Hawaii Superstitions: What Should You Believe?

a portrait of the goddess pele
Hawaii Aloha Travel > Blog > Hawaii Superstitions: What Should You Believe?

Hawaii is a melting pot of diverse cultures and beliefs (which is what makes it such an amazing place to live). But, with that diversity comes a mix of the occult, odd belief systems, and long-time rituals, many of which come from the “homelands” of Hawaii residents.

In honor of Halloween, we thought we’d bring you some of the Hawaii superstitions that are still prevalent today, courtesy of Hawaii magazine:

  • Don’t bring bananas on a boat. (It brings no fish and bad luck.)
  • Don’t take a rock or sand from the beach, or lava rock from a volcano, with you outside of Hawaii. (Bad things will start happening to you until you return it. You’ll be cursed by Pele, the fire goddess. Basically don’t take anything natural with you outside of Hawaii. It’s just taboo.) This is something to remember when you book a Hawaii Sightseeing and Volcano Tour through Hawaii Aloha Travel!
  • If you visit a Hawaii Island volcano, ofer ohelo berries to Pele. (Only then may you rightfully proceed into the landscape.)
  • Don’t whistle at night. (You’ll summon the huakai po (night marchers), the ghosts of ancient Hawaiian warriors.)
  • If you hear drums beating in the distance, get out of the area. (You could be in the night marchers’ ghostly path.)
  • Don’t take pork on the Pali. (If you do you’ll anger Pele, who had a bad romance with the pig demi-god Kamapuaa, and your car will break down. Some believe this to only be raw, not cooked, pork.)
Although this visitor is offering a different flower, if you visit a Hawaii Island volcano, offer ohelo berries to Pele. (Only then may you rightfully proceed into the landscape.)
  • If you are traveling around with pork always have ti leaf with you. (Pork attracts angry spirits and the ti leaf will protect you.)
  • If you pick a fern off the Pali it will rain in five minutes. (It doesn’t matter what the weather is.)
  • Don’t leave chopsticks standing straight up in a bowl of rice. (Or bad luck will follow because that’s how you offer rice to the dead.)
  • If you see an old woman on the side of the road, offer her food and drink. (Because that’s Pele, shape-shifted into the form of an elderly person.)
  • If you see an old woman on Hawaii Island wearing a white kihei (cape), offer her a ride. (Because that’s also Pele, who’ll disappear in your car while driving her, but leave you with good luck.)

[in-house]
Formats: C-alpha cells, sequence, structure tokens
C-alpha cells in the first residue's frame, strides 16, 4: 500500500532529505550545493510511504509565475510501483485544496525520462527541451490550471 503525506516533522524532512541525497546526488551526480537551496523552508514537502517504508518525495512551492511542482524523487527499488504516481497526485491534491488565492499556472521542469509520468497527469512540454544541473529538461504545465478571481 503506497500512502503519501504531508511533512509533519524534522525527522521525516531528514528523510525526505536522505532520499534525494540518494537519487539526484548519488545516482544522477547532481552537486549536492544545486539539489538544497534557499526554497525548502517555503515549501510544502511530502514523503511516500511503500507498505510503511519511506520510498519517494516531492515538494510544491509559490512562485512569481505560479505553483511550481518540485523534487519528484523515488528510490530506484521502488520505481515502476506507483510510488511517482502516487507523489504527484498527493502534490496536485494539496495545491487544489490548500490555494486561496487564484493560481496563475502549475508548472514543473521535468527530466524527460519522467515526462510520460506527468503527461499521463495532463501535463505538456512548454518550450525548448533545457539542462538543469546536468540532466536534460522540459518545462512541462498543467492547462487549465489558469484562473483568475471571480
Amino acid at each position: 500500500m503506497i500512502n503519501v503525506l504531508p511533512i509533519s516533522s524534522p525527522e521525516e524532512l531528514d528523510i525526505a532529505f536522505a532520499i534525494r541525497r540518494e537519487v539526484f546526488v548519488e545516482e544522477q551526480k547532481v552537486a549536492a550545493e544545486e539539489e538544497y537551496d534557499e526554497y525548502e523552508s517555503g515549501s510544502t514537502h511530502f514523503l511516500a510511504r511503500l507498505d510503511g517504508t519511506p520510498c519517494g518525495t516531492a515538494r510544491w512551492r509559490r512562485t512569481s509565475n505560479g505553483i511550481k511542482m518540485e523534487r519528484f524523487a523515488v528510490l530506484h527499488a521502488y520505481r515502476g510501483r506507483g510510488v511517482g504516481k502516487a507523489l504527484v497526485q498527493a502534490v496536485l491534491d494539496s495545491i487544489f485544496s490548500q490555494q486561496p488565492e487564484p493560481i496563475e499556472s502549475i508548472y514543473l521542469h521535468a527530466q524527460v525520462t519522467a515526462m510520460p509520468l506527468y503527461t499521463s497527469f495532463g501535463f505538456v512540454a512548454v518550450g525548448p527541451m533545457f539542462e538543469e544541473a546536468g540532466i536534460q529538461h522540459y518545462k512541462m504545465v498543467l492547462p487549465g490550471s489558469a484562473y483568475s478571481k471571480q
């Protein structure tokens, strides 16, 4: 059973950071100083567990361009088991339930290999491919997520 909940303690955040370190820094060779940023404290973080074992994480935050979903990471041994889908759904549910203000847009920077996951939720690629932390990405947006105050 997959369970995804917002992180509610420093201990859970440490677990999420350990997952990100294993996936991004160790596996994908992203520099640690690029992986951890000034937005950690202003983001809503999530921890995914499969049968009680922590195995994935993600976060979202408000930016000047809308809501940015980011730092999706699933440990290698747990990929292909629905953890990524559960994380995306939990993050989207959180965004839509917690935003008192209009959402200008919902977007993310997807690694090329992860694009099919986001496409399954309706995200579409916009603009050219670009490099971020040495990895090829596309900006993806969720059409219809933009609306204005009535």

• Don’t kill a large black moth. (Because it’s a recently deceased loved one paying a visit.)
  • If you inexplicably smell strong fragrant flowers, don’t be alarmed. (That’s also a departed family member visiting you.)
  • If something abruptly falls in your home, it means someone just died. (Or that someone will.)
  • Don’t sleep with your head to a window. (That’s how a demon cuts your head off.)
  • Don’t sleep with your feet to the door. (Otherwise when your spirit leaves your body when it’s asleep it won’t know how to get back. Or a night marcher will drag you out.)
  • Don’t step over someone when they’re sleeping. (Unless you want everyone to know you want that person dead.)
  • Don’t wear shoes in the house, it’s bad luck. (You’ll bring in the devil.)
  • Don’t point at graveyards or tombstones. (Or a spirit will latch onto you…and never let go.)
  • Don’t sign a living person’s name in red ink. (Koreans believe it means you’re wishing that person was dead.
  • If you see orbs flying around the Waianae side of Oahu you’re looking at souls that have just crossed over. (Kaena Point, the westernmost tip of land on the island is believed to be a “jumping off” point for spirits into the afterlife.
  • If posing for a picture with three people, you don’t want to be the middle person. (Filipinos believe middle position means you’ll be the first to die.)
This is the proper way to rest your chopsticks in rice. Don’t leave chopsticks standing straight up in a bowl of rice. (Or bad luck will follow because that’s how you offer rice to the dead.)
  • Don’t bunch objects in four or you’ll attract misfortune. (The Japanese pronunciation for the number four is “shi” which is also the kanji for “death.”)
  • Always sweep out the back door, not the front. (You want misfortunes of the past to be behind you, not where you enter.)
  • Don’t cut your nails at night. (It’s bad luck.)
  • Don’t wear a lei if you’re pregnant. (If you wear a closed flower one it means the baby will choke on the umbilical code during birth.)
  • Don’t bring children to Wahiawa gulch. (The heartbroken ghost of a woman known as the Green Lady lost one of her children there and will take yours if you do.)
  • Don’t pluck red lehua flowers off the ohia tree. (If you do it means you’re separating star-crossed lovers Lehua from Ohia and it will start to rain.)
  • Don’t cut plants at night. (It attracts spirits.)
  • Don’t cut a baby’s hair the first year. (Because you’re inviting spirits to touch the baby’s hair too.)
  • Don’t drive past a graveyard with your window down or a child’s ghost will jump in and catch a ride. (This is especially forewarned at the graveyard across the street from Kahala Mall on Oahu.)
  • The more leaves on your “money tree,” the more prosperity headed your way. (The money tree is the hala pepe plant.)

Seems like a lot of things “not” to do, eh?! Well, that may be true. But, I’d honor these Hawaii superstitions, just in case, if I were you. You don’t need any bad luck while in Hawaii or back home!

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